Boost in ranking for University of Sydney

7 October 2015

The University of Sydney has continued its rise through the ranks to 56 in the Times Higher Education World University Rankings 2015–16.

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“I congratulate all our dedicated academic and professional staff,” said University of Sydney Vice-Chancellor Dr Michael Spence. “Their hard work and wonderful achievements are vital to the university’s core mission of research and teaching excellence.”
Deputy Vice-Chancellor (Research) Professor Duncan Ivison said the result confirmed the University of Sydney’s place among the world’s leading research and educational institutions.
“We are delighted with this result, which recognises the impact our research and teaching has on the local, national and international communities we serve.
“We have for more than 160 years enabled generations of thought leaders to discover, create and lead for the benefit of Australia and the world.
“We will continue to support the brilliant researchers and students of today and tomorrow through continued investment in strategies that deliver quality facilities and infrastructure, and collaborative research programs.”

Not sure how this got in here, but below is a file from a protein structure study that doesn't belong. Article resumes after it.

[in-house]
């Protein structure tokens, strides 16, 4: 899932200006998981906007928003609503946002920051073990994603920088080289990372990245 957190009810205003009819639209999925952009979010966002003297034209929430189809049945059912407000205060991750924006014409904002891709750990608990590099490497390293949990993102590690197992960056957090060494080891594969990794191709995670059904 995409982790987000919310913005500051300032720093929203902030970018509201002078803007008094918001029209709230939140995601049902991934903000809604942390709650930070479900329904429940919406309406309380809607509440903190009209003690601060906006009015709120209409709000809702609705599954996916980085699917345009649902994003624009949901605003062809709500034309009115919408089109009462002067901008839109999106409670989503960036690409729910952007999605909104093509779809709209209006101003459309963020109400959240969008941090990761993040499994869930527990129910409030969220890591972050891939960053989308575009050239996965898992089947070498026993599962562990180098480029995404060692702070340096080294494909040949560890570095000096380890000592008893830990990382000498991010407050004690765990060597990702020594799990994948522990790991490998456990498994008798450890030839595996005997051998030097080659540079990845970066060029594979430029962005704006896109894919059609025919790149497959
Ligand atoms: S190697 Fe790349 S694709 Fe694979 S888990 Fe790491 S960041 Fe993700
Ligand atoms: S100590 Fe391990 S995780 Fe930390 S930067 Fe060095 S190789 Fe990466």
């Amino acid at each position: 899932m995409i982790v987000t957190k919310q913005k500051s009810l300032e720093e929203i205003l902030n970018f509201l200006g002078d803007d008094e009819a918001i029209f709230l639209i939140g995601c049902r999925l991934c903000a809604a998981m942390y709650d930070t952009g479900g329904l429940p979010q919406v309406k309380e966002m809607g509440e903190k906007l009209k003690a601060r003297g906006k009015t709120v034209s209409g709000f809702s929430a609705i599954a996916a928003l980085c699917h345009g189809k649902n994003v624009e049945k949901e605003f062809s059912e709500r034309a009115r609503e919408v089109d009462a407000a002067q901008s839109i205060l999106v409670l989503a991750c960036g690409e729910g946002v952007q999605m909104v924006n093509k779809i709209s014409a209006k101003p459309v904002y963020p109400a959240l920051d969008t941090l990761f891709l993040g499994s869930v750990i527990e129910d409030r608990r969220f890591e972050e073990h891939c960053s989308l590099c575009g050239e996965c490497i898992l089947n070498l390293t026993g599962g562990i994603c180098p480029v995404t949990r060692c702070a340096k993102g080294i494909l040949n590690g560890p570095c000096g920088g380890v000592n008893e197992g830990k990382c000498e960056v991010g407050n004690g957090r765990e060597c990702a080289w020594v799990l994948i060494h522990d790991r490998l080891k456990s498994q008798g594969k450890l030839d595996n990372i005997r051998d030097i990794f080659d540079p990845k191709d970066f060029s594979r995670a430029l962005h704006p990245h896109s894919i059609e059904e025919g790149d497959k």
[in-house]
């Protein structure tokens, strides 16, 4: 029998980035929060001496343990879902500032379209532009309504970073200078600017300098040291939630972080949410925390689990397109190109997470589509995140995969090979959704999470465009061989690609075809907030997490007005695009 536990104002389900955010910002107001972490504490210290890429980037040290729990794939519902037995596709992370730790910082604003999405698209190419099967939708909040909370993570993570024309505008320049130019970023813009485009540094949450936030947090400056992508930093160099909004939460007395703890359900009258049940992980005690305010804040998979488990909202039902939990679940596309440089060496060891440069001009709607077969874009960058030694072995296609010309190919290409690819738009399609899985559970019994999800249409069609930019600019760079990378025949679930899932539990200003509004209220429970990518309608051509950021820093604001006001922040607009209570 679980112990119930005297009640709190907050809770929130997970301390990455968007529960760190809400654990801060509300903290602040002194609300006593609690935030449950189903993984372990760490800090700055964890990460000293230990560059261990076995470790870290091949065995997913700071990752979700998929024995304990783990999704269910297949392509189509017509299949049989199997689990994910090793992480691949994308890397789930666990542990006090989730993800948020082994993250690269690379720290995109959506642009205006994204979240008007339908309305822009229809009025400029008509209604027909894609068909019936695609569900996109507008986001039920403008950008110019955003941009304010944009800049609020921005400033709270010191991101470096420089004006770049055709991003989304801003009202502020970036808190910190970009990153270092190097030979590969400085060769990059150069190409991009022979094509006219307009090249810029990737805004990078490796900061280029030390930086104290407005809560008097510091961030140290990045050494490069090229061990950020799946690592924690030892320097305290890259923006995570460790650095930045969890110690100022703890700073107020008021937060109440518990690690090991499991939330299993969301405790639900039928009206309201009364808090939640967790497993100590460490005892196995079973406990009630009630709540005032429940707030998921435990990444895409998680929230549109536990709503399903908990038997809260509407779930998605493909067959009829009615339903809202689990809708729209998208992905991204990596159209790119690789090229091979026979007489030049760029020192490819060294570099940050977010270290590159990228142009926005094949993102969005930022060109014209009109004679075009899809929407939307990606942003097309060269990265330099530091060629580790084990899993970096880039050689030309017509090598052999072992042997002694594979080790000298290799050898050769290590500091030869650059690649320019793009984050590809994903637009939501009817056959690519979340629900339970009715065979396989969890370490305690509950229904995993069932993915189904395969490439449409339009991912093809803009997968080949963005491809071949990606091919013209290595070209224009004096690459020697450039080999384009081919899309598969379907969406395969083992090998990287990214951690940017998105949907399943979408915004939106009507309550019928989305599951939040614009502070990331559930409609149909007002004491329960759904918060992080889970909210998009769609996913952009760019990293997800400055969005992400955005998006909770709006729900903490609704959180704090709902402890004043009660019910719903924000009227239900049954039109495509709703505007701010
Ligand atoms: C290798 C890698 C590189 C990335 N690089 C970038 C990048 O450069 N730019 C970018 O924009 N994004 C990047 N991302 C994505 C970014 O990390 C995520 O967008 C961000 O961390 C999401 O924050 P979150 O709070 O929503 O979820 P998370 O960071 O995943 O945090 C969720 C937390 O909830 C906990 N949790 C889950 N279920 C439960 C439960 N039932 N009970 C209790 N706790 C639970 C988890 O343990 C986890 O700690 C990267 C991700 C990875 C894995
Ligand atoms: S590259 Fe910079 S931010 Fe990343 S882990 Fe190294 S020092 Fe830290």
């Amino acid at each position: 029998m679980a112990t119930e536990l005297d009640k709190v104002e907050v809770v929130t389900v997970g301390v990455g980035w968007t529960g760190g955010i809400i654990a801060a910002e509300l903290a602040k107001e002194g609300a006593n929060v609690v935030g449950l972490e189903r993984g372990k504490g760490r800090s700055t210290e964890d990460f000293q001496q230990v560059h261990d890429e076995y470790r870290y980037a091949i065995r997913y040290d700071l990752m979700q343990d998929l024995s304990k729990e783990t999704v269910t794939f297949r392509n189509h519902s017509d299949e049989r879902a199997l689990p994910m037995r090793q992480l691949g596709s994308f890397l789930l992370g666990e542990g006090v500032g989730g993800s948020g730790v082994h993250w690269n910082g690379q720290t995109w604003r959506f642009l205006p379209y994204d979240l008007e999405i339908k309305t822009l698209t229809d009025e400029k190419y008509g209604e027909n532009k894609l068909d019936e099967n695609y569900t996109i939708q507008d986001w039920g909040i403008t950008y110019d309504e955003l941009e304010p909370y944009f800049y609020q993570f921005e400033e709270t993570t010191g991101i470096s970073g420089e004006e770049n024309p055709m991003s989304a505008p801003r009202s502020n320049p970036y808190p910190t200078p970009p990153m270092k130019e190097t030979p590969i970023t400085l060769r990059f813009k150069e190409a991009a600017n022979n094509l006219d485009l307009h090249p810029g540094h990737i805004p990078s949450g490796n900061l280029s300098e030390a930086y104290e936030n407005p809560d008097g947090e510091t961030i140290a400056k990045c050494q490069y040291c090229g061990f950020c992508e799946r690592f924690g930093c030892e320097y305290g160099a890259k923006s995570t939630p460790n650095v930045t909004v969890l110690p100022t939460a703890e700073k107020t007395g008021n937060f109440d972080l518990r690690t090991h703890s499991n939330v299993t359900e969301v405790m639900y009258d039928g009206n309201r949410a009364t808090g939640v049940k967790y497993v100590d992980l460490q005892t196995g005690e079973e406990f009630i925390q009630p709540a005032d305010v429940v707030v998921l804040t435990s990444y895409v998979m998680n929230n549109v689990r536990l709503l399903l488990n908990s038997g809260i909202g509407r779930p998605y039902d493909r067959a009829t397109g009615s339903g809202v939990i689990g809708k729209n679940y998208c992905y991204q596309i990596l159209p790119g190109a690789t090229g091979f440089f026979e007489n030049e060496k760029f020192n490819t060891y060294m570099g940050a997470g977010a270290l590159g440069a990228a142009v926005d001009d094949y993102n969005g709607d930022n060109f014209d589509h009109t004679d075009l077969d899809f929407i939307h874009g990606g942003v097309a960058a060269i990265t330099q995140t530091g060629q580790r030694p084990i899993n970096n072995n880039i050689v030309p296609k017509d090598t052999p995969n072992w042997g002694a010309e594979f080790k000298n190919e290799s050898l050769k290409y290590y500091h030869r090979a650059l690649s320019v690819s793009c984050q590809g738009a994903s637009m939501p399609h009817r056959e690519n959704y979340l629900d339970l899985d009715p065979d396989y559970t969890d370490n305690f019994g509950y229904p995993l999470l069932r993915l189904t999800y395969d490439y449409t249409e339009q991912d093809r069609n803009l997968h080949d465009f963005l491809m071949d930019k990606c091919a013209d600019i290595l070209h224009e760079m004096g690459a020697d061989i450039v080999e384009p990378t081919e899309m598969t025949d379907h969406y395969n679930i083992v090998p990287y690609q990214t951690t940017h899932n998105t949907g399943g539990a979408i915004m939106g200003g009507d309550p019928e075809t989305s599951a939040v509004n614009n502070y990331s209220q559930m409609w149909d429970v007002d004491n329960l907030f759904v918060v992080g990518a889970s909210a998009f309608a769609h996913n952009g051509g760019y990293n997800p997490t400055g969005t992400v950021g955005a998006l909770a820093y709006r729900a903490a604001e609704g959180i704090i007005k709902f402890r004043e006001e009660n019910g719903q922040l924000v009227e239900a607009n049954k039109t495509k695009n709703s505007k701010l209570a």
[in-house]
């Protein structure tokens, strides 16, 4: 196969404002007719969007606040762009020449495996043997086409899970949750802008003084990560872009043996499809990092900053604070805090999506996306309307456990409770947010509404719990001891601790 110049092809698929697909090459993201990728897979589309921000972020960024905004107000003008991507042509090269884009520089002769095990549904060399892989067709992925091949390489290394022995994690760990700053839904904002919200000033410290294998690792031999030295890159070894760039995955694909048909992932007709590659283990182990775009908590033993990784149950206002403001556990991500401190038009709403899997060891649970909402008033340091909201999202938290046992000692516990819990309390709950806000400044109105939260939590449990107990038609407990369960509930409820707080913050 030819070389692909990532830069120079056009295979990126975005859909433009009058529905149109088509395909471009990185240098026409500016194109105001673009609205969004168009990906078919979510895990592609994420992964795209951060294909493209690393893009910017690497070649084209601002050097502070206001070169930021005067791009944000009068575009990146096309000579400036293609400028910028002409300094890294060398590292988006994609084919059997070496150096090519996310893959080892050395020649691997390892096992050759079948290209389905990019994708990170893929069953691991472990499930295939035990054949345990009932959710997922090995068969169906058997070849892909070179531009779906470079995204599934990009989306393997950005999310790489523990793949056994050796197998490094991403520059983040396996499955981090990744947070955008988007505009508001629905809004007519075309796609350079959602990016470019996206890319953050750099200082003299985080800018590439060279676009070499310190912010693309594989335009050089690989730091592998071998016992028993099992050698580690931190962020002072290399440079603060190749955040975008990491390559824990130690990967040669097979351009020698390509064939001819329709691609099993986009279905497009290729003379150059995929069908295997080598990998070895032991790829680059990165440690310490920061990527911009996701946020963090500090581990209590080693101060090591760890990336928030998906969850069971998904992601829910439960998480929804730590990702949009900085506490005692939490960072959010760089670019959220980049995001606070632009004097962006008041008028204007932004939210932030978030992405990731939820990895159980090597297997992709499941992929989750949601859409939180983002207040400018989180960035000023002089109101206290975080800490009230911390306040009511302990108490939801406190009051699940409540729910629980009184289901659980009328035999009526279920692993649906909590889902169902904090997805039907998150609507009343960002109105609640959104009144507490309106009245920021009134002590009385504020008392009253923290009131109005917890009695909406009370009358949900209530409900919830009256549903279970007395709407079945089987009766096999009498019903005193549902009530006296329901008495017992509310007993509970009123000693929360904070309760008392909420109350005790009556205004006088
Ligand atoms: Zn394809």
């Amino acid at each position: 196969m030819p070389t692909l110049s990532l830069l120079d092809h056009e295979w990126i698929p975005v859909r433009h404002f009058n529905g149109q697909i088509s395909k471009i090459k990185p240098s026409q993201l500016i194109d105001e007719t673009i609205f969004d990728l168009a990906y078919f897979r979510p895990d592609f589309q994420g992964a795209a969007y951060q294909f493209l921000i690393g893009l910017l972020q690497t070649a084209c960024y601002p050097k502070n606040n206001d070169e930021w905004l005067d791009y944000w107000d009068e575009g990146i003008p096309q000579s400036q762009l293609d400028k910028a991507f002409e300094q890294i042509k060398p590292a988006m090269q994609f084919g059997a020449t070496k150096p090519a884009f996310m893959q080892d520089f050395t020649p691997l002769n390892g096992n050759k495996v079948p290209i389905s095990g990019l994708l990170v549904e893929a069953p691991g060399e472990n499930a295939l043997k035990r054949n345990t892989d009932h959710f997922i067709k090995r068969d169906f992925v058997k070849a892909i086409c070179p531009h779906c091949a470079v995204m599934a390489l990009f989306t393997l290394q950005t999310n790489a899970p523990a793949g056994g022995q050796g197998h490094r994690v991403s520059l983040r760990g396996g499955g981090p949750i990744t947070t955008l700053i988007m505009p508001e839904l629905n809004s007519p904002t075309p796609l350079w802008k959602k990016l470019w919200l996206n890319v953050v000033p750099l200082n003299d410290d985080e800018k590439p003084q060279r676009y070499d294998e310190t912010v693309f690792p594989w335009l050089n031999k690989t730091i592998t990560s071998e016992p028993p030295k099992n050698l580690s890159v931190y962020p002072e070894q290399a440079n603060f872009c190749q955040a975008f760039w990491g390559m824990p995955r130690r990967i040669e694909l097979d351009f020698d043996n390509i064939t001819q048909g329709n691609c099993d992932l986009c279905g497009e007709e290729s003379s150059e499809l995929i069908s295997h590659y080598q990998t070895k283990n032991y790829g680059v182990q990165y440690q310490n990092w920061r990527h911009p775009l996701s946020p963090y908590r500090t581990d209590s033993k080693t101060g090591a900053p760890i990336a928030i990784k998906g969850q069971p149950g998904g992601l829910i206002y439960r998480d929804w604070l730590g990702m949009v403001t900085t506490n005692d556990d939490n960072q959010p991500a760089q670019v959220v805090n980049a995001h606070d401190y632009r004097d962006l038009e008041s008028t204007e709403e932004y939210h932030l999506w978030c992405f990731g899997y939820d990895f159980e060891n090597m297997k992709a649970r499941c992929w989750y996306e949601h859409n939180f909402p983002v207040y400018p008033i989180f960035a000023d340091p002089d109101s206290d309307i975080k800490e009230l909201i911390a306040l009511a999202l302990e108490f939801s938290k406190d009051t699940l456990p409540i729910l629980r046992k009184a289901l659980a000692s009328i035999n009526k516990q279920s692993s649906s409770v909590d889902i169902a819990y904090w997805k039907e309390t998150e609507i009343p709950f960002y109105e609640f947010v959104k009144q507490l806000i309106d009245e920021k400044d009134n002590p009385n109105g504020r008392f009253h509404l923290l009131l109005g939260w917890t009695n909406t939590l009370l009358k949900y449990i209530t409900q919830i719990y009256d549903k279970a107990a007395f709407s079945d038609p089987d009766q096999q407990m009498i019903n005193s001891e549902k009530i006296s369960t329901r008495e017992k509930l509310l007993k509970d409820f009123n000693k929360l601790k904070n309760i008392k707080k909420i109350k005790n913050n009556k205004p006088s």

The Times Higher Education (THE) World University Rankings are the only global university performance tables to judge universities across all of their core missions, including citations, research, teaching, international outlook and industry income. The annual rankings measure factors including academic reputation, citation statistics, international mix, and research income and degrees awarded per staff.
The University of Sydney‘s rise in the 2015–16 rankings was driven by increases in all indicators, with the largest rises in academic reputation, which jumped 24 percent, and citations which saw a 12 percent increase. Research and industry income also both climbed more than 10 percent.
THE Rankings Editor Phil Baty congratulated the University of Sydney on a world-class performance.
“This has been accomplished in no small part by Sydney’s research excellence, which shines through this year,” Mr Baty said.
“THE World University Rankings are uniquely comprehensive—they use 13 separate performance indicators to judge world-class universities against all of their key missions, including both teaching and research, using tough, global standards.
“Its position means the University of Sydney falls well within the top one per cent of higher education institutions in the world – it is a remarkable achievement.”
The Times Higher Education World University Rankings began in 2010–11, and considers more than 1,100 institutions worldwide.

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